Fact Checking Children’s Bible Classes

Fact Checking Children's Bible Classes - Teach One Reach OneHave you ever attended an event and then later read an article about it and thought they got some of the details entirely wrong? Sometimes it’s sloppy reporting, but often it’s because the reporter didn’t double check his facts and just wrote down what he thought he remembered. It can happen to even the best of reporters, especially when they are in a hurry to get the story told.

Sadly, it happens in Bible classes too. Not because teachers are trying to spread false doctrine, but often because we think we remember the story accurately and don’t bother to double check or read it directly from the Bible. Literature is often printed with extra details not found in the Bible or some of the same mistakes teachers often make. (Don’t even get me started on “Bible” movies!)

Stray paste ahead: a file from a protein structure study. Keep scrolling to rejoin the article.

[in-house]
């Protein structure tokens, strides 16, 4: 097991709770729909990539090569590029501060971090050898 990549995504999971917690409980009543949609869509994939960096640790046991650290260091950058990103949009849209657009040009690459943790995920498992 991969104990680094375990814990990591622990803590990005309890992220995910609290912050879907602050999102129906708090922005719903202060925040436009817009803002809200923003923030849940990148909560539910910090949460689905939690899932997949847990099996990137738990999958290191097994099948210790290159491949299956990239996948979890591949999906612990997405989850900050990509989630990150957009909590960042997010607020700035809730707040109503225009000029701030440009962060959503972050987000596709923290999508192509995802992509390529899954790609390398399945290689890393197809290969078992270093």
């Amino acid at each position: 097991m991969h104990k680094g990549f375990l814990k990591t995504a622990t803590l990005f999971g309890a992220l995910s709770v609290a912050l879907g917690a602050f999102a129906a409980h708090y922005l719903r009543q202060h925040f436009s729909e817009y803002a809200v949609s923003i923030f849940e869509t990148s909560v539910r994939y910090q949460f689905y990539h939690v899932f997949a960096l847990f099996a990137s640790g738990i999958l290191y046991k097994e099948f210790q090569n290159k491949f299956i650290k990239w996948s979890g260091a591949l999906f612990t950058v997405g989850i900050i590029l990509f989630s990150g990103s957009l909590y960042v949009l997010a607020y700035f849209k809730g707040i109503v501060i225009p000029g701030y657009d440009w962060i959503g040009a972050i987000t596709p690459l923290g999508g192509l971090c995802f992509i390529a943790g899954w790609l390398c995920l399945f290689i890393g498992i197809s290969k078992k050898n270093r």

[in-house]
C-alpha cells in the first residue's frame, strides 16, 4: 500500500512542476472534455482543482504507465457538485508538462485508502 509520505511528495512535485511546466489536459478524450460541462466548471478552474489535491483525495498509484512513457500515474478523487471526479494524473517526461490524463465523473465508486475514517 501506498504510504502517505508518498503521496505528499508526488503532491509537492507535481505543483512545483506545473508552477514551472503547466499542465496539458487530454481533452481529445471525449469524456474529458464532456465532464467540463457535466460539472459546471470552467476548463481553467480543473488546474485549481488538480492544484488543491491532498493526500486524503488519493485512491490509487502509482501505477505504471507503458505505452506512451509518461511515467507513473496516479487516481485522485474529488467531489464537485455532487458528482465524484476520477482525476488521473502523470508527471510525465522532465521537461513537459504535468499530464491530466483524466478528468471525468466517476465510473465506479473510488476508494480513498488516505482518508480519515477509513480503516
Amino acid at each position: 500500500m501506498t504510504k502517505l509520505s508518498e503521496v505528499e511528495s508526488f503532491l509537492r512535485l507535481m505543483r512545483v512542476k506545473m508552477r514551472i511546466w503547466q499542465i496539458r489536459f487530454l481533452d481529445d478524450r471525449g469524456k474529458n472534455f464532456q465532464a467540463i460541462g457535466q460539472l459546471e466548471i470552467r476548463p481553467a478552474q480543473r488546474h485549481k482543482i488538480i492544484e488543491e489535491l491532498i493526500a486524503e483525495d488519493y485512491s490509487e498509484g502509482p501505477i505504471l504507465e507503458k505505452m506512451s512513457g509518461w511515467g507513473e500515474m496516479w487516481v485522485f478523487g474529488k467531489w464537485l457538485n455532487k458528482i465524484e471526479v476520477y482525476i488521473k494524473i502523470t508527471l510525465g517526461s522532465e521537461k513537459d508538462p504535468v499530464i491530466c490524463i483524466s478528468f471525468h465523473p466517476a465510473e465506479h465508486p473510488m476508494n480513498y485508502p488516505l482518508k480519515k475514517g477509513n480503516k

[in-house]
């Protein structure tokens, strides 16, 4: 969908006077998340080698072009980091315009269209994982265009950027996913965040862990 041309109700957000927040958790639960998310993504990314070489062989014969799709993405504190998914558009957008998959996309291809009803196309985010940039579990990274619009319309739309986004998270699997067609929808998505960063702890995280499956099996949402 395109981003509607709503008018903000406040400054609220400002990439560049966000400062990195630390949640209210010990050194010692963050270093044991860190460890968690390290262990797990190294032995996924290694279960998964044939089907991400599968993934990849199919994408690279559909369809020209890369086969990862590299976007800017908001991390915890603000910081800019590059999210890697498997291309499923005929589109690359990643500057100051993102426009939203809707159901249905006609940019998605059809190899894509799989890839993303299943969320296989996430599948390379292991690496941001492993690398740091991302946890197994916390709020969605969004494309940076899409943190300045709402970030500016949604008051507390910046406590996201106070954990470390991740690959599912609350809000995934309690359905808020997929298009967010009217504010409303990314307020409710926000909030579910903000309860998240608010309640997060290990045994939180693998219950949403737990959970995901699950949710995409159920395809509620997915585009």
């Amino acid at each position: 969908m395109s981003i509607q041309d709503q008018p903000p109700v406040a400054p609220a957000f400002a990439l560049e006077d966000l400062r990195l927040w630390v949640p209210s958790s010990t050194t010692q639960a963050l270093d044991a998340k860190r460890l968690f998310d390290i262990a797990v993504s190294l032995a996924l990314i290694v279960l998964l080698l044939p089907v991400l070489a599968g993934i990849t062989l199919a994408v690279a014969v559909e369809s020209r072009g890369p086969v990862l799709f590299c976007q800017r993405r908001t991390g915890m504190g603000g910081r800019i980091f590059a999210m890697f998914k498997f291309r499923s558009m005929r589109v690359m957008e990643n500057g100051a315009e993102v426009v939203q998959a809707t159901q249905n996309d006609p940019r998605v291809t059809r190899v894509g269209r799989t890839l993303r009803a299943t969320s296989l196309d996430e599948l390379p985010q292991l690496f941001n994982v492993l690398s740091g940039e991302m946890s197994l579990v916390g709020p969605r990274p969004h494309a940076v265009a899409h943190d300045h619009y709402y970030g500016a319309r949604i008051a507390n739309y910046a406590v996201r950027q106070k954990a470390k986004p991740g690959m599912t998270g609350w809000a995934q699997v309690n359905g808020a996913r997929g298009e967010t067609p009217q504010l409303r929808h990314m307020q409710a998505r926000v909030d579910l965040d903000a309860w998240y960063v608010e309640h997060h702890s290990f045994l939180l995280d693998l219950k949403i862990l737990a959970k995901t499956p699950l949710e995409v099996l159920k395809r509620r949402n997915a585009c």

It may not seem like a big deal if you leave a few animals off of the Ark (extra pairs of clean animals) or throw in a few extra windows and doors. The problem is the unspoken message it sends to our children. Not being careful about the details tells our students they don’t need to worry about the detailed instructions God gives us for living our lives. As long as we get the gist of it, we should be just fine.

As much as the New Testament is a book of grace, it is also filled with plenty of commands and warnings about what will happen if we ignore them. We have to help our students begin to understand the details do indeed matter to God. What better way than to make sure we teach those details accurately?

So the next time you are tempted to say “God doesn’t give us more than we can handle” (misquoted scripture – actually more temptation) or tell a Bible story from memory, take a few extra seconds. Look up the scripture or story and make sure you have the details right. Better yet, read the scriptures directly to your students. And if you have the time, tell them God does indeed care about the details!


Categories Bible, Elementary, Faith Based Academic Program, Teens
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